Labor mobility and migration across countries and continents is a result of push and pull factors in both the labor exporting and labor importing or receiving countries. Labor-surplus countries generally have lower wages and labor skills due to limited employment opportunities while labor-deficit countries generally have higher wages and skills training.
If labor migration is heavily restricted via multiple regulations and permits, taxes and mandatory contributions -- if not prohibited outright -- the wage gap and income inequality between the labor-surplus and labor-deficit countries will worsen.
If labor migration is less restricted, then the wage gap and income inequality between the two group of countries will narrow or lessen. And if such migration is fully allowed and assured, then global wages per industry and sub-industry, wages per skills levels -- other things being equal or held constant -- will move towards equilibrium or near-equality.
Remittances of nationals who are working abroad are among the biggest sources of revenues of both governments and households for many countries in the world today. The top five in remittance inflows worldwide are India, China, Philippines, Mexico, and France. (See Table 1)
In Southeast Asia, learning the trade of labor migration rather quickly aside from the Philippines are Vietnam and Indonesia. From 2004 to 2014 or in just one decade, Vietnam’s remittances have expanded 5.2 times while Indonesia’s have expanded 4.6 times over the same period. Impressive.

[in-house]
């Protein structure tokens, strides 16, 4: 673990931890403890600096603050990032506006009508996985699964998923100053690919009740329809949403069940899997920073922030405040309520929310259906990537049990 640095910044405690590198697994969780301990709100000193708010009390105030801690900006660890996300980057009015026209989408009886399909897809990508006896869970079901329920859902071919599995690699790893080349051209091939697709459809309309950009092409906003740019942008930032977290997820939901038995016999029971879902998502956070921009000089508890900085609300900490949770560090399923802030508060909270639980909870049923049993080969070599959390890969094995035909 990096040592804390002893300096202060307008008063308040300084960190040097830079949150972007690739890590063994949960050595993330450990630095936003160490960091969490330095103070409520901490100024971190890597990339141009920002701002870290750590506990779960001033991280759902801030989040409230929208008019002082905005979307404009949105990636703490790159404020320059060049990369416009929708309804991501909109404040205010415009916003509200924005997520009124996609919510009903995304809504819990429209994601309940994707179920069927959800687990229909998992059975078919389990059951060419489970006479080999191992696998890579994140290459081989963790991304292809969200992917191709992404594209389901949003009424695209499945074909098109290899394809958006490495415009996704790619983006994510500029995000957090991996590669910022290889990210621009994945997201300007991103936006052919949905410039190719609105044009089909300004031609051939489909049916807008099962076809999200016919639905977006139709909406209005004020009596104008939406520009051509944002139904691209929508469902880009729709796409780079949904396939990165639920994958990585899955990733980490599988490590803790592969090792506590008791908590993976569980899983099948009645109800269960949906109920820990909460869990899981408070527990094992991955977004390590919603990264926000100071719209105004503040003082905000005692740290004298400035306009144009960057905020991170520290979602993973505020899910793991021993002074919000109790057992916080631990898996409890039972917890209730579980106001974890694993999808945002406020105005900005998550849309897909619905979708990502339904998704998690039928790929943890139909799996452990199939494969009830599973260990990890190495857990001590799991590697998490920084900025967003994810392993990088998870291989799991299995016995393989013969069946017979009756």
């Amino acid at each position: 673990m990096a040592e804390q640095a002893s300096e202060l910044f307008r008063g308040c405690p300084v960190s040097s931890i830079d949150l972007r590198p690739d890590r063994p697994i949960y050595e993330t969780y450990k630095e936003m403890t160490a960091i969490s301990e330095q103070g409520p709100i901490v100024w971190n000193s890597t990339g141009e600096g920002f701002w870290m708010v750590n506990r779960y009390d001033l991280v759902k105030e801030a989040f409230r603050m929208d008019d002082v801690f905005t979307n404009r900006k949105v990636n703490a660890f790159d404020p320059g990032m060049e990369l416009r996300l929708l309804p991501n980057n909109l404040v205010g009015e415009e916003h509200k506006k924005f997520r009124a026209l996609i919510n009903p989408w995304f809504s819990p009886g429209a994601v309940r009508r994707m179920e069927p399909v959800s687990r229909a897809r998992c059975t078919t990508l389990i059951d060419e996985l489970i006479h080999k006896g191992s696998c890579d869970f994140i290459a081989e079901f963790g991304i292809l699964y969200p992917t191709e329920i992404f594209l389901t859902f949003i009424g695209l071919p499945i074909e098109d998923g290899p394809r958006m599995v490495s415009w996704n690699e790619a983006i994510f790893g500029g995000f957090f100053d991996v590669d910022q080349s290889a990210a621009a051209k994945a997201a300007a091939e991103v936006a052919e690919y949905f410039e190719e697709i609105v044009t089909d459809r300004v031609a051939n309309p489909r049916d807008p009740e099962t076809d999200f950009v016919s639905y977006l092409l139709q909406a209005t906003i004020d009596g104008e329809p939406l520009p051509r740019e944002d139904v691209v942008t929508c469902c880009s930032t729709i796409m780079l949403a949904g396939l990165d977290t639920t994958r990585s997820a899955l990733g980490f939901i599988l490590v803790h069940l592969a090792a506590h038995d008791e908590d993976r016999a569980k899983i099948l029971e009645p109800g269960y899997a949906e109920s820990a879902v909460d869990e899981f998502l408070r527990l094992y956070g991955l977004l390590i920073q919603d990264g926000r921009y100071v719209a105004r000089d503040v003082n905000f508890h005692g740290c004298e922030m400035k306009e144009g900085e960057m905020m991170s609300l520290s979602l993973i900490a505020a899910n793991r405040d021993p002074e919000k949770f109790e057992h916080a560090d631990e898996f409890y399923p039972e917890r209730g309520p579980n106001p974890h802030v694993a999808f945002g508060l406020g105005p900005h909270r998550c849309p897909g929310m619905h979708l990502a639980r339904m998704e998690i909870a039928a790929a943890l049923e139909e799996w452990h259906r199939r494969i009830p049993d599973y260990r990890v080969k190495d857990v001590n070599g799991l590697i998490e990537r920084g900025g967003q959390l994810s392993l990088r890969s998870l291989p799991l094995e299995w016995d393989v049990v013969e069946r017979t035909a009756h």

In South Asia, besides India, Pakistan, and Bangladesh, Sri Lanka and Nepal are also learning the ropes as well. Nepal in particular is very dependent on remittances, which comprise nearly 30% of its GDP in 2014.
In Africa, Nigeria’s remittances have expanded nearly 10 times from 2004 to 2014 and Egypt’s have expanded nearly 6 times. In Europe, Ukraine’s remittances increase over the same period was the fastest in the world, expanded by almost 18 times.
The Philippines’ remittances expansion over the same period was no longer huge as the big jump was experienced in the 80s and 90s. There are differences in the figures by the World Bank (WB) and the Bangko Sentral ng Pilipinas (BSP).
For instance, based on BSP data: 2014 remittances reached $24.35B (vs WB’s $28.4B).
For 2015, BSP’s forecast is $25.3B while WB’s forecast is $29.7B. The difference could be due to different accounting method used by the WB that applies to other countries in its global database.
It should be noted that the numbers are only for remittances that pass through the formal banking and remittance centers. They do not include money that are brought in personally by the migrant workers when they come home, or via relatives and close friends co-workers returning home.
Estimates of total remittances in the Philippines via formal financial channels + personal/informal channels range from $35 to $40 billion in 2015 alone.